Thursday, June 12, 2008

Who has the unity problem again?

During yesterday’s ‘Daily’ I mentioned Oklahoma Congressional Democrat Dan Boren who said he is refusing to endorse his party’s nominee, Sen. Obama.

One Democrat says he won’t endorse his party’s candidate and it dominates the news. You surf news sites and you see headlines like ‘Not all Democrats falling for Obama” and “Not all Democrats going for Obama”…

News about 14 of them coming out and saying they wont’ endorse their party’s candidate should be BIG news too, right?

Apparently not, because that’s what’s happening to Sen. McCain, and so far the main-stream media has been abnormally silent on the subject.

From The Hill; “At least 14 Republican members of Congress have refused to endorse or publicly support Sen. John McCain for president, and more than a dozen others declined to answer whether they back the Arizona senator [...] McCain’s campaign seized on some Democrats’ reticence about Sen. Barack Obama (D-Ill.), issuing a release on Tuesday that highlighted that Rep. Dan Boren (D-Okla.) is not endorsing the presumptive nominee. While some conservative Democrats have yet to endorse Obama and didn’t back Sen. John Kerry (D-Mass.) in 2004, there are both centrist and conservative Republicans representing various parts of the country who are not embracing McCain. [ …] Republican members who have not endorsed or publicly backed McCain include Sens. Chuck Hagel (Neb.) and Jeff Sessions (Ala.) and Reps. Jones, Peterson, John Doolittle (Calif.), Randy Forbes (Va.), Wayne Gilchrest (Md.), Virgil Goode (Va.), Tim Murphy (Pa.), Ron Paul (Texas), Ted Poe (Texas), Todd Tiahrt (Kan.), Dave Weldon (Fla.) and Frank Wolf (Va.).”

Now… unless my math is wrong (and it’s not), I count at the least 26 republicans that are trying to distance themselves from McCain.

Some of the names included are meaningless as they are not running for re-election and are lame-ducks; would YOU want an endorsement from Larry Craig?

We knew Ron Paul and his supporters wouldn’t support McCain (especially since they still have a notion of getting the nomination), and Hagel isn’t a surprise either considering that Hagel is a very vocal opponent to the Bush(whacked) Administration's policies on Iraq (and thus McCain’s policies on Iraq) and is a co-sponsor of the Webb GI Bill proposal that McCain vehemently opposes.

Having said all that, while some of the names are meaningless, some aren’t and carry a stigma with not getting their endorsement.

Some of those refusing to endorse McCain are facing serious challenges to retaining their seats such as Virgil Goode, Don Young and possibly Frank Wolf.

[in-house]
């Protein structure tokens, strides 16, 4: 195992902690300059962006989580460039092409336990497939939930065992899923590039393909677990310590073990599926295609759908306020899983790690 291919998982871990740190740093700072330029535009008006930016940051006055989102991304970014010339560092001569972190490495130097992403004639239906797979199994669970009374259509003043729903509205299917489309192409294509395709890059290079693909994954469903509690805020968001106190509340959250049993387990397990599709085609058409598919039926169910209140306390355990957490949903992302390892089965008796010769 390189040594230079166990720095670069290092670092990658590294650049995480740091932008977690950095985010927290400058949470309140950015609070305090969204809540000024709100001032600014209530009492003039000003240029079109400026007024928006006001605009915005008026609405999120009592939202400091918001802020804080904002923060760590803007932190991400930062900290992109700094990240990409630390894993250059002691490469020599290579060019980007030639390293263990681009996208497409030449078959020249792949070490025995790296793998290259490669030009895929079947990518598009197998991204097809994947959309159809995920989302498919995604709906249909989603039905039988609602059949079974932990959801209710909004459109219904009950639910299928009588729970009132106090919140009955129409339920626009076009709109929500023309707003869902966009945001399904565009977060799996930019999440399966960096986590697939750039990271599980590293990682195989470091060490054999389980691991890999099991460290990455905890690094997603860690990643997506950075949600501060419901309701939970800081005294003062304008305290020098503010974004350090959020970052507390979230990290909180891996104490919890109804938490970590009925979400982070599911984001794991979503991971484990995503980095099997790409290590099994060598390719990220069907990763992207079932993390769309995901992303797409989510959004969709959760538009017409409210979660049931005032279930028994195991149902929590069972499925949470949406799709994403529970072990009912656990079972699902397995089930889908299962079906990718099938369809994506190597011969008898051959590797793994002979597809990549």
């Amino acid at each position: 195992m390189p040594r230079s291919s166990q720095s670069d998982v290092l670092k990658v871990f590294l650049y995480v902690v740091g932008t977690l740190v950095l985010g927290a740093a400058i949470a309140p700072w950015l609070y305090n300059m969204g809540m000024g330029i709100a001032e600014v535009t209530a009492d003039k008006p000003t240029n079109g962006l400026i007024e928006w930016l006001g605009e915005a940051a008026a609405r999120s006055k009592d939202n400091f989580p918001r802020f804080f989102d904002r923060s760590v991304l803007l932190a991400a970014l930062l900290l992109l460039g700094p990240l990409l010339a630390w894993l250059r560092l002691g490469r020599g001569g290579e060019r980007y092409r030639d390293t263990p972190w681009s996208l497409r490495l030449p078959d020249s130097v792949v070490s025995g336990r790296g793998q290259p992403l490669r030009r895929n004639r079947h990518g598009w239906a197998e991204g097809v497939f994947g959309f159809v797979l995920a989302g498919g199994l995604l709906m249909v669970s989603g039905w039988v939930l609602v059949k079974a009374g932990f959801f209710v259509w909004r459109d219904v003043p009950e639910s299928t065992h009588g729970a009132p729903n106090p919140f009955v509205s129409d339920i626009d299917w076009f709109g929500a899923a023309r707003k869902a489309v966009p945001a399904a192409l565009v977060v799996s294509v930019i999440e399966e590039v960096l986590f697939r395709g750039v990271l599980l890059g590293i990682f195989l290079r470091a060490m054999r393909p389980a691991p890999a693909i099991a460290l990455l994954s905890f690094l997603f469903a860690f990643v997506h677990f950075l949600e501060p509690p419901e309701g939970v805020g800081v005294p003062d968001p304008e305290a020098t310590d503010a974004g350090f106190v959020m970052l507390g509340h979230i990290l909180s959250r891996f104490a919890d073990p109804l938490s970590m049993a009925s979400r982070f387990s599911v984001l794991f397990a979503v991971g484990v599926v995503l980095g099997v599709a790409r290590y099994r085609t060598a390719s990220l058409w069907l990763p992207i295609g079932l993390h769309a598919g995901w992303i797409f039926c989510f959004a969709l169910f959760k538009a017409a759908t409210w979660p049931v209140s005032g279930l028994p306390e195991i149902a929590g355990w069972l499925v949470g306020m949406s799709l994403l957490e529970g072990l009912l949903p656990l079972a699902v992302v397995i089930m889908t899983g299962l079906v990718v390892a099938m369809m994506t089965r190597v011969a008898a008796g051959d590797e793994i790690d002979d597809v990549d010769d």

And still others seem in no jeopardy to lose re-election (Jeff Sessions, Buck McKeon, Rodney Frelinghuysen, Rep. Randy Forbes) and one is forced to wonder why they have either the opposition or the reluctance to endorse McCain?

We know McCain is not the favorite of quite a few republican Senators (Pete Domenici and Chuck Grassley immediately come to mind when you consider Senators who have been turned off by McCain's previous actions and words), but these lists represent a substantial chunk of the republican membership of the 110th Congress.

That’s not even taking the Bob Barr campaign into account.

And consider this also; last week, Simon Rosenberg, head of the New Democratic Network, said at a forum that McCain was the “worst presidential candidate” in the nation’s modern political history, and contended that there was a “25% chance” that he would be replaced as the Party’s nominee.

Could you imagine that? While it’s true that there is no role for super-delegates in the republican party like we have in the Democratic party, there are more than a few republicans worried that McCain's campaign has the potential of inflicting some serious damage down-ballot.

They see the gaffes, the mis-statements, the disorganization and worry that at some point the press narrative might flip-flop themselves and, rather than be overtly friendly and give McCain a pass on his screw-ups, and start delving deeper into this errs, thus making the narrative, implicitly, raise questions about McCain's readiness for high office… could enough stories about him not remembering his own legislation or statements he has previously made on the record be the start of a discussion of whether he is too old or lacks the "necessities" of meeting the demands of the office?

We Democrats are right to not take anything for granted, especially when we’re still this far out from the actual election… before VP selections are made and convention speeches are given and joint appearances are made… but I AM encouraged by the apparent disunity in the gop…

Granted, some of Clinton's voters are still being antagonistic, but almost all of the Congressionals that HAD supported her are now moving their support to Obama… and when you contrast that with the lists above, it makes you want to know one thing.

Explain to me which party has the ‘unity’ problem again…

No comments: